"It’s amazing that the technologies for writing and reading DNA have developed so quickly in the past few years," Goldman says. "That’s what has made it possible for us to use DNA as a viable medium for information storage."


(EBI’s Nick Goldman looking at synthesized DNA. Credit: EMBL Photolab)

DNA data storage completely accurate, stable for millennia

Random errors in encoding do occur rarely — at the rate of about one per 500 nucleotides. To help tolerate such errors, the researchers created about 12 million copies of each DNA string. When recovering the data from DNA, the scientists compared many different copies of that information, and by figuring out what the data looked like on average, they could account for errors. All in all, stored information was retrieved with 100 percent accuracy.

Goldman and his colleagues note that scientists now routinely recover intact DNA fragments from fossils tens of thousands of years old, such as Neanderthal bones. As such, they say DNA may be an excellent way to archive large amounts of data for long spans of time with relatively little fuss, compared to other media like paper, which crumbles away over centuries unless carefully preserved. Keeping DNA requires only a cold, dry and dark environment to maintain the data encoded in it for millennia.

"As long as someone knows what the code is, you will be able to read it back if you have a machine that can read DNA," Goldman says.

Past research had developed ways to store information in DNA efficiently, but these methods were either not amenable to scaling-up or encoded only trivial amounts of data. The EBI researchers say this new advance not only encodes a record amount of information, but its error correction techniques also help make this strategy reliable and scalable for practical use.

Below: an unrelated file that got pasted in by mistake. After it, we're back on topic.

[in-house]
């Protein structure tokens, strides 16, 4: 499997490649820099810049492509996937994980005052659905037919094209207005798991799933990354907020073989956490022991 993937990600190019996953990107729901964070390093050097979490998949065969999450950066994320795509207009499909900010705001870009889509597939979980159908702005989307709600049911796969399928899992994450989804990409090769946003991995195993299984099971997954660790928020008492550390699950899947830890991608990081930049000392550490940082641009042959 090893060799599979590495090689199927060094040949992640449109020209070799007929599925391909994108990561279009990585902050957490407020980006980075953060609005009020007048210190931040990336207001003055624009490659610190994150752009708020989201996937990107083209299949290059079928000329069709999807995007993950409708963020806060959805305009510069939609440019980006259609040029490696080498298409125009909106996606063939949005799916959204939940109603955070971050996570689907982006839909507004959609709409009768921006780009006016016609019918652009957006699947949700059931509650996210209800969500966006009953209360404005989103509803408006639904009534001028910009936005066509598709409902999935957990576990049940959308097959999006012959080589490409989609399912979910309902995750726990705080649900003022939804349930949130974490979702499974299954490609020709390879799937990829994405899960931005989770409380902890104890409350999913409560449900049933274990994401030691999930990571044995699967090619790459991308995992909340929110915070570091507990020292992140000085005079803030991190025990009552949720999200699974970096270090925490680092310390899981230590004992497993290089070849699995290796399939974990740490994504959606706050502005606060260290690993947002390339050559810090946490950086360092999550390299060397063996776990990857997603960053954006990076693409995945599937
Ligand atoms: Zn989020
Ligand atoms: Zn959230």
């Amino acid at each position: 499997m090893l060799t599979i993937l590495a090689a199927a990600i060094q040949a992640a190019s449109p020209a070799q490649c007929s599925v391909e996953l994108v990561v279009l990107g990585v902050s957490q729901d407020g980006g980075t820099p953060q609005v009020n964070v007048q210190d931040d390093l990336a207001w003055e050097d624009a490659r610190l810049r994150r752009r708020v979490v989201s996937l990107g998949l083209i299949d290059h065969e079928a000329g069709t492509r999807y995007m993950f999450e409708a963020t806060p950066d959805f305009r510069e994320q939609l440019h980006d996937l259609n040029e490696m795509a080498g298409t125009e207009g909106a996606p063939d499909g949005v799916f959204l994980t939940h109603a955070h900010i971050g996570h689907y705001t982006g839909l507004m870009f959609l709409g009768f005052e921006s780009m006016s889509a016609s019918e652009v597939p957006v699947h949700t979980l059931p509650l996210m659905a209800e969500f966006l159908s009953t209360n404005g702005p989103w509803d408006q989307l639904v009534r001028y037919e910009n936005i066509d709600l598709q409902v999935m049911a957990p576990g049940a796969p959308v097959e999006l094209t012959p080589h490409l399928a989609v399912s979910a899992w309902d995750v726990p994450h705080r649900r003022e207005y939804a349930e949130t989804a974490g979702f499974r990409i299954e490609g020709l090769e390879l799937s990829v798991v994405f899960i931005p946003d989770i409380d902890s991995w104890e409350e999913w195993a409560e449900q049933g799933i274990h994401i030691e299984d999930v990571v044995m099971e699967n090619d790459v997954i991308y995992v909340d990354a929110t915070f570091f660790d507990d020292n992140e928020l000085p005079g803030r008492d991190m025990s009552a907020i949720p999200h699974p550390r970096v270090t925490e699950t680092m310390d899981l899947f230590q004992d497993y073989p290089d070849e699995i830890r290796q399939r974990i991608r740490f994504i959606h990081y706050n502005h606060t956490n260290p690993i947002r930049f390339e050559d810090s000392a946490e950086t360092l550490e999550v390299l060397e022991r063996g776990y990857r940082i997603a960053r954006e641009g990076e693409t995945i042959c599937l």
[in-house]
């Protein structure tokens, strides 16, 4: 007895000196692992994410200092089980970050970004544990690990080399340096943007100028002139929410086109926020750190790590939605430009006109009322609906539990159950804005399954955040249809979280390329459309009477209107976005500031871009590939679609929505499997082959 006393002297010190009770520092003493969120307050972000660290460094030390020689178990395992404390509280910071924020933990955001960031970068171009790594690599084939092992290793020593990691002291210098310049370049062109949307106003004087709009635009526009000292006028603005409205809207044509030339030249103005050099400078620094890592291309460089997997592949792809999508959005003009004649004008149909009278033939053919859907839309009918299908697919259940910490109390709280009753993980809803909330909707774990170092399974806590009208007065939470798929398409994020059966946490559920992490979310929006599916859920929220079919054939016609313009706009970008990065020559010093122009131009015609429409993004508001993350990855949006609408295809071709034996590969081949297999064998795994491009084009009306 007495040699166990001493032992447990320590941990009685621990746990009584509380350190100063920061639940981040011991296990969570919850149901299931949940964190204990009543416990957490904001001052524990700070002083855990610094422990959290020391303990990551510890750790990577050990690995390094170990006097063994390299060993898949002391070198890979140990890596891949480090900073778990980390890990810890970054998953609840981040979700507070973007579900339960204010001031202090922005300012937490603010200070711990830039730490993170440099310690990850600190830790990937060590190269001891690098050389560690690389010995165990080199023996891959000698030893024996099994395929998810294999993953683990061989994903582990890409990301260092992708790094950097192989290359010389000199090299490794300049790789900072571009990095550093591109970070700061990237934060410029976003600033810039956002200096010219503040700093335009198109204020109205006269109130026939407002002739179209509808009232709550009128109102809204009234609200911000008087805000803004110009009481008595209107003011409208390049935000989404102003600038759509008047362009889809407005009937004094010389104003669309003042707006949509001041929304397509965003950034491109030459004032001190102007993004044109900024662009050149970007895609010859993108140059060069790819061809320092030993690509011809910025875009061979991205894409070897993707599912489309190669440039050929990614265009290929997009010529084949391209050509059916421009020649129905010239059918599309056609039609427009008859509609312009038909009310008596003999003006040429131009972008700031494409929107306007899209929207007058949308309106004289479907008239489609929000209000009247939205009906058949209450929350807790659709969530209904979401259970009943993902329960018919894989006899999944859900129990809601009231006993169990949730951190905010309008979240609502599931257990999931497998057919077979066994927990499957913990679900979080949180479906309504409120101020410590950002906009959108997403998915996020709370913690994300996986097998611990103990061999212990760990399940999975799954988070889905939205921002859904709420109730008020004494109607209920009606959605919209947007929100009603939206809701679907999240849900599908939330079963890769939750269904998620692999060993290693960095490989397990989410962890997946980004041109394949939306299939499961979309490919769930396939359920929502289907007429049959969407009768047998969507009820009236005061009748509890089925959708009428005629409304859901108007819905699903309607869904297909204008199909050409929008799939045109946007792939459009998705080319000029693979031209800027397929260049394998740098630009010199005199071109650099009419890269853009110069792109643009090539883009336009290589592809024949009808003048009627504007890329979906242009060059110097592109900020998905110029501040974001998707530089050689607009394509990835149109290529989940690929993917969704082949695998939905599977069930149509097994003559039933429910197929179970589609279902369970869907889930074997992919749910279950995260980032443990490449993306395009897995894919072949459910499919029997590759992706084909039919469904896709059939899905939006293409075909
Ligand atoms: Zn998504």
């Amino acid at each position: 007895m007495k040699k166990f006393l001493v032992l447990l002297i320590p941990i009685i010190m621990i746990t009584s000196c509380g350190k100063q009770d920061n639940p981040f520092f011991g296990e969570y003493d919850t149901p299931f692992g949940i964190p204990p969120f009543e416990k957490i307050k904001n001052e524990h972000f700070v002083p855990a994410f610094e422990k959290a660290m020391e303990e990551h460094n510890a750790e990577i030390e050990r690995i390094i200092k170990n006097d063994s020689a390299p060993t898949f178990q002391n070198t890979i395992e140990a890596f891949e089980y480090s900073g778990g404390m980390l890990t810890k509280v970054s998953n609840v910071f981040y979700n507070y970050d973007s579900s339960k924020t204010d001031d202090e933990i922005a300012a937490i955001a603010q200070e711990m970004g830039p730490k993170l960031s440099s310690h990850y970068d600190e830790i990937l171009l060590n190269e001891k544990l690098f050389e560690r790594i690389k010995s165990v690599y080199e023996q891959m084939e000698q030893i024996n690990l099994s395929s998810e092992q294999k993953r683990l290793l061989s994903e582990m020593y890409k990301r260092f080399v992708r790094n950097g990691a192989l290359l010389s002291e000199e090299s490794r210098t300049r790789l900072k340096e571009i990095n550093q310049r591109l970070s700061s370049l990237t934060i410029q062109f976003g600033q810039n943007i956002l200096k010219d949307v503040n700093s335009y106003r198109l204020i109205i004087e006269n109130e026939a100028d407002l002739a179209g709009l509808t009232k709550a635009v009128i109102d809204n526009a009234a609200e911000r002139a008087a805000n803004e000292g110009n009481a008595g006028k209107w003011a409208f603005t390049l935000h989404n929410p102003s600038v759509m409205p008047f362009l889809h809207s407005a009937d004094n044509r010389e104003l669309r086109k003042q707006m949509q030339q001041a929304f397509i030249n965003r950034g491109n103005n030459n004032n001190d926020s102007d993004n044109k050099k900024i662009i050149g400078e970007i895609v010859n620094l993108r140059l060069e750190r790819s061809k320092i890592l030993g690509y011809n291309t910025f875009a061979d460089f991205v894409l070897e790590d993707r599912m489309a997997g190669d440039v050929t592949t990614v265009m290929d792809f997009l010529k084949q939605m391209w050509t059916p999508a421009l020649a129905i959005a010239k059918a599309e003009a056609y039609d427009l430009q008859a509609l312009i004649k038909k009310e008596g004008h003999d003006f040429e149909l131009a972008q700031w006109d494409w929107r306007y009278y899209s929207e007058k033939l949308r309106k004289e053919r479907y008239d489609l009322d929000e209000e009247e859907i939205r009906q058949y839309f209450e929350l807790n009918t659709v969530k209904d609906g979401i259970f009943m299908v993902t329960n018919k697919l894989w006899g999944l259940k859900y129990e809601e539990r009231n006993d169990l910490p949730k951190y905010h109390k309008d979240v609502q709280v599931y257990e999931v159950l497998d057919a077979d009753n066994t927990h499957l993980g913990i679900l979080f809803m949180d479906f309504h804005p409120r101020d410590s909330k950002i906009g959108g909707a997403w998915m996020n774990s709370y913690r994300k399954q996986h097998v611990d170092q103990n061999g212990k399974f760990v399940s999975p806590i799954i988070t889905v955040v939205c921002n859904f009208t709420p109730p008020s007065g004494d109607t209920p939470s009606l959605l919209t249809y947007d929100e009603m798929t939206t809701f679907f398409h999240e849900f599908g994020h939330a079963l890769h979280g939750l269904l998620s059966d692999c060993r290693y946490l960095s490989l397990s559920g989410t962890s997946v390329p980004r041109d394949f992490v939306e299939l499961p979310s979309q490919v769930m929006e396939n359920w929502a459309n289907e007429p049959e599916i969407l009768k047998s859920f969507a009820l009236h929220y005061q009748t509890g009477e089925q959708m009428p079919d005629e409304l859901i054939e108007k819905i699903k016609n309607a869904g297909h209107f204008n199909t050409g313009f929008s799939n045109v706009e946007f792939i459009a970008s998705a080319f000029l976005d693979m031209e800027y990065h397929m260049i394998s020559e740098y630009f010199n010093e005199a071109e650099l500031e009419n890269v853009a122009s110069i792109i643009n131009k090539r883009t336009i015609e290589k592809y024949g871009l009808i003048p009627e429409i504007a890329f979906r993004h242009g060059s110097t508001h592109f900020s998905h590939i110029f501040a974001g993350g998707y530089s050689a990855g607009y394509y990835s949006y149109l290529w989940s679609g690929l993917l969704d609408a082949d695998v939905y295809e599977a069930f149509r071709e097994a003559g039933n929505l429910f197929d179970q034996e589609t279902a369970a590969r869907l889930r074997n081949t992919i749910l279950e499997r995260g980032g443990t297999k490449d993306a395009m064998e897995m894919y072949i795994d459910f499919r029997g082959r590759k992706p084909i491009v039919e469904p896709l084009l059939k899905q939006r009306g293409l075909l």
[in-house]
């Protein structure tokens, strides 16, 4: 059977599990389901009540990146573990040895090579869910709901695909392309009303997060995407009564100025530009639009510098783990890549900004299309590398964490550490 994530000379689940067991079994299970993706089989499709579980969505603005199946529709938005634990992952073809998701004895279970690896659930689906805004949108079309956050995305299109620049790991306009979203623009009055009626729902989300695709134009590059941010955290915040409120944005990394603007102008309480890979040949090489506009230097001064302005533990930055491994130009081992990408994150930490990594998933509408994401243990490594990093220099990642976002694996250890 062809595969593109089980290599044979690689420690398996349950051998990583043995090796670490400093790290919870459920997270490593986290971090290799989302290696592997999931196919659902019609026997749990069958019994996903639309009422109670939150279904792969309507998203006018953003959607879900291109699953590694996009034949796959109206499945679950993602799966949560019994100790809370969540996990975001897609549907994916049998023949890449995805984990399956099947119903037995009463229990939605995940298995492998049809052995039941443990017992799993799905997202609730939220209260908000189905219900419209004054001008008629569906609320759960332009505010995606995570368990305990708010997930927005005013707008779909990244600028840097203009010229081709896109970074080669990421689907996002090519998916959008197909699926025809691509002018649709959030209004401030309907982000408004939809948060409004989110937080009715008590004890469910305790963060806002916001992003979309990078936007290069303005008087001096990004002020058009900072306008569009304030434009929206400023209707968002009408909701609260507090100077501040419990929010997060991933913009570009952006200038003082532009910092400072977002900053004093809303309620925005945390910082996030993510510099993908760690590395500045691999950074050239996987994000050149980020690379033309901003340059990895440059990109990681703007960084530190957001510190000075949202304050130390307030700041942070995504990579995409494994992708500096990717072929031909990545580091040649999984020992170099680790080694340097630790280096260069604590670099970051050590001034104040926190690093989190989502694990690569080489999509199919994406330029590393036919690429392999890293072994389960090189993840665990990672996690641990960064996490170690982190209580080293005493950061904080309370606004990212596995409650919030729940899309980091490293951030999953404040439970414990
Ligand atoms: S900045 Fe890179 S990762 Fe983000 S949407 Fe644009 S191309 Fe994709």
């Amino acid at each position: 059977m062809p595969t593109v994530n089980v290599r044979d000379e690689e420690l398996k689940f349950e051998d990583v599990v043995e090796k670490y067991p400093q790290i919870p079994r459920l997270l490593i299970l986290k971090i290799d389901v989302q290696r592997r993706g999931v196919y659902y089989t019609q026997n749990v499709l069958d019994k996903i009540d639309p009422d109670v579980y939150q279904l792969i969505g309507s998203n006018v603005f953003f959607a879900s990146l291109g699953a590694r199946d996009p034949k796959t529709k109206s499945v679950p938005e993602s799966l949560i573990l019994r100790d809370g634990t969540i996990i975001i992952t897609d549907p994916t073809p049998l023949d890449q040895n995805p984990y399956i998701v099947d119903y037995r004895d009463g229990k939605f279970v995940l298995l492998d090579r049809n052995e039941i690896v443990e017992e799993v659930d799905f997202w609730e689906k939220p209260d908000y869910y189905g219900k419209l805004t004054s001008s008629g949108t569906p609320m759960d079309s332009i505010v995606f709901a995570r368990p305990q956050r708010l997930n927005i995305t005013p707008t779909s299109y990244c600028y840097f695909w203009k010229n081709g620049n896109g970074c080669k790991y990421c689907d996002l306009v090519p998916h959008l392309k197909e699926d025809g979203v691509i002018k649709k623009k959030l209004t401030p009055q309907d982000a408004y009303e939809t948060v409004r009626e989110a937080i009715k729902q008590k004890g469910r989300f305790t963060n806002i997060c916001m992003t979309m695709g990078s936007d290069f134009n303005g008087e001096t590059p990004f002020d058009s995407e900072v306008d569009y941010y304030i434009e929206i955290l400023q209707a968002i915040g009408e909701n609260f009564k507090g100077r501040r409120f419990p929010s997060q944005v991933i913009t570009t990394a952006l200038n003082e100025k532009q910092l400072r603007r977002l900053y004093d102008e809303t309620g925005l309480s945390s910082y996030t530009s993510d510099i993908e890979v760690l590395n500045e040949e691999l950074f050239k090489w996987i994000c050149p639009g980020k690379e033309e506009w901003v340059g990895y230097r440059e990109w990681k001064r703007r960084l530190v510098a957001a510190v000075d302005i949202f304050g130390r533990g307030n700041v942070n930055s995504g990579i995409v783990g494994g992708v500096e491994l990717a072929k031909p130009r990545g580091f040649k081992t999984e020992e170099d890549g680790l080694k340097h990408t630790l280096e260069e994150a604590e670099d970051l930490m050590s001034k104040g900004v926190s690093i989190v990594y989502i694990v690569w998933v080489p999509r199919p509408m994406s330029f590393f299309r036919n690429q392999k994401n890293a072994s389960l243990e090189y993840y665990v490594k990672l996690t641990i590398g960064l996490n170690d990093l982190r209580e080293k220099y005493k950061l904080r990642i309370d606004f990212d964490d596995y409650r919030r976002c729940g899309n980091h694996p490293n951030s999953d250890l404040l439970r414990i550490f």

The researchers estimate DNA information storage would currently cost $12,400 per megabyte and decoding it would cost $220 per megabyte. However, the price of synthesizing DNA is expected to drop about a hundred-fold or more in less than a decade, suggesting it could soon become a cost-effective means to archive data that isn’t accessed very often, such as old government and historical records.

"We are currently thinking of pursuing this in two directions," Goldman says. "One is to improve the coding-decoding algorithms, so we can store more information in less DNA and with better error correction. The other is to work on how to realize an actual DNA-based library. It’s as though we’ve just invented the book, and now need to work out how to make a reference library."

The scientists detailed their findings online Jan. 23 in the journal Nature.

Charles Q. Choi
 has written for Scientific American, The New York Times, Wired, Science and Nature, among others. In his spare time, he has traveled to all seven continents, including scaling the side of an iceberg in Antarctica, investigating mummies from Siberia, snorkeling in the Galapagos, climbing Mt. Kilimanjaro, camping in the Outback, avoiding thieves near Shaolin Temple and hunting for mammoth DNA in Yukon.